Prime minister Rishi Sunak has announced that his government will be delaying or cancelling a number of environmental measures aimed at helping the UK to reach net zero emissions by 2050, prompting waves of criticism from both business and environmental groups.
In a speech yesterday afternoon (20 September), Sunak said he was “absolutely committed to reaching net zero” but that the measures needed to be taken to maintain public support and avoid passing the burden onto “working families”.
“We will never impose these unnecessary and heavy-handed measures on you, the British people, but we will still meet our international commitments and hit net zero by 2050.”
Sunak repeatedly insisted he wanted the UK to meet its international commitments on climate change. He announced that the transition to electric vehicles would be slowed down, with the planned ban on new diesel and petrol cars being pushed back to 2035 – a delay of five years.
Additionally, more time would be given for households to transition away from gas boilers and planned efficiency rules on rented accommodation are being scrapped.
The BBC first reported on Tuesday evening (19 September) that Downing Street was considering watering down its net zero commitments.
This initial announcement prompted a strong reaction from Conservative MPs. Sunak called an emergency cabinet meeting in response.
Former levelling up secretary Simon Clarke criticised the move, saying:
“Businesses rely on certainty to make major investments like that just secured from Tata in Somerset. It is unclear how they are to plan at all if we respond to one by-election in west London by tearing up key planks of government policy.”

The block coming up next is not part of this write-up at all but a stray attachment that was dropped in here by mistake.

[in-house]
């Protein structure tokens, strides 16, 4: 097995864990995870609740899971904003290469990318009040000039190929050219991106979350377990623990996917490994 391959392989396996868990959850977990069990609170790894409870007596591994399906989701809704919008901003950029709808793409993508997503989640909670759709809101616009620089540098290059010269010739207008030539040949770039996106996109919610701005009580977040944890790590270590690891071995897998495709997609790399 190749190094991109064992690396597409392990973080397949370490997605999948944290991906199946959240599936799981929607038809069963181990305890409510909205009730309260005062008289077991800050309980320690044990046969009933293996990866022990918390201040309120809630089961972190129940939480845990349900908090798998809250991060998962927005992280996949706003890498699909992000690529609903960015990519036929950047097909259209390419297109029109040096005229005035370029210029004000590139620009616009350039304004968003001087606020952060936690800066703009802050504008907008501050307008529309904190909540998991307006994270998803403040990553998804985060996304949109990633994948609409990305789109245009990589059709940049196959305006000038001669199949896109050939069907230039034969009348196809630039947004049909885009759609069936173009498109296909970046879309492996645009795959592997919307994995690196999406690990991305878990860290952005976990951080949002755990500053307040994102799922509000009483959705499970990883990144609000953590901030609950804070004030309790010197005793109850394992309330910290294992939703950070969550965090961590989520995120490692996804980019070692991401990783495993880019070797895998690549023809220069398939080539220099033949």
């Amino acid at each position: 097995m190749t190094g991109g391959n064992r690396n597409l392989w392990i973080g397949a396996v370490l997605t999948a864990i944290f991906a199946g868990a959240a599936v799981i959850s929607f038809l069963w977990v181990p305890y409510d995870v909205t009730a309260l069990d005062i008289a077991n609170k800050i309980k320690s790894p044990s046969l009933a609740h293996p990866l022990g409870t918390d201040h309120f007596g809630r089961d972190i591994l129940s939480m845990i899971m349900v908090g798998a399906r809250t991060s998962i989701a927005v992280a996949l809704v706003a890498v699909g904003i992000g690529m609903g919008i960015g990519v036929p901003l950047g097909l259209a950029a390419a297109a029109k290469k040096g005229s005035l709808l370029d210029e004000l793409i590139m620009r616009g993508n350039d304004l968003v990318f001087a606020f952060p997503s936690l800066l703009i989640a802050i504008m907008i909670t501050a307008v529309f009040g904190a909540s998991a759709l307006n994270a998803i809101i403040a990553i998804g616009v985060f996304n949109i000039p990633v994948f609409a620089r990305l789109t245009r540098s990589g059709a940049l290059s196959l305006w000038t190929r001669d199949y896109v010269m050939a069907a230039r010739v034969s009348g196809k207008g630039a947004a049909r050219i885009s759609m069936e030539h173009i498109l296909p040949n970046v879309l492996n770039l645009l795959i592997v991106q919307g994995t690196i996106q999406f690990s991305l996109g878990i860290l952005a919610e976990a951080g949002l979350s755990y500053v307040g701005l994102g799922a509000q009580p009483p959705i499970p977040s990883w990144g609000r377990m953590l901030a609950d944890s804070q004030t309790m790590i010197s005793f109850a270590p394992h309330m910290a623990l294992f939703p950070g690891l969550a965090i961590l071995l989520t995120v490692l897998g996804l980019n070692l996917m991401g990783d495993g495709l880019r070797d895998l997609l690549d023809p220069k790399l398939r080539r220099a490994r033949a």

Sunak repeatedly denied the move was a political one in a Q&A after his speech, although Conservative strategists told Politico they believed it would help the party at the next election.
Another former Tory minister, Lord Goldsmith, called the decision “shameful”, while ex-PM Boris Johnson also blasted the move.
Opposition politicians were equally as sceptical, with Darren Jones, shadow chief secretary to the Treasury calling the move “chaotic”. Ed Davey, the Lib Dem leader, said Sunak was “trashing” today’s and the future’s economy.
Suella Braverman, the home secretary, defended the move by saying “we are not going to save the planet by bankrupting the country”.
Car giant Ford says if the UK government relaxes its plan to ban new petrol and diesel car sales by 2030 it will undermine the steps it has taken to get ready for the change.
"Our business needs three things from the UK government, ambition, commitment, and consistency... A relaxation of 2030 would undermine all three," said Ford's UK chair Lisa Brankin.
ITV political correspondent Shehab Khan said that industry sources were “utterly furious with the government”, adding that a senior figure had told them that they had received personal reassurance from the government that everything was “on track” just the previous week.
However, Jaguar Land Rover described Sunak's plans as "pragmatic" and said it would bring the UK in line with other nations.
EnergyUK said that “not meeting net zero will cost more to UK taxpayers than the investment required to do so.”
Environmental groups also attacked the decision.
Simon Evans, deputy editor at environmental website CarbonBrief, said the u-turn would put “the country's legally binding targets in jeopardy.”
Prof Dave Reay, executive director of Edinburgh Climate Change Institute, University of Edinburgh, told the Guardian:
“It’s not pragmatic, it’s pathetic.
“This rolling back on emissions cuts for short-term political gain will undermine the transition to net zero and with it the future opportunities, prosperity and safety of the entire country.”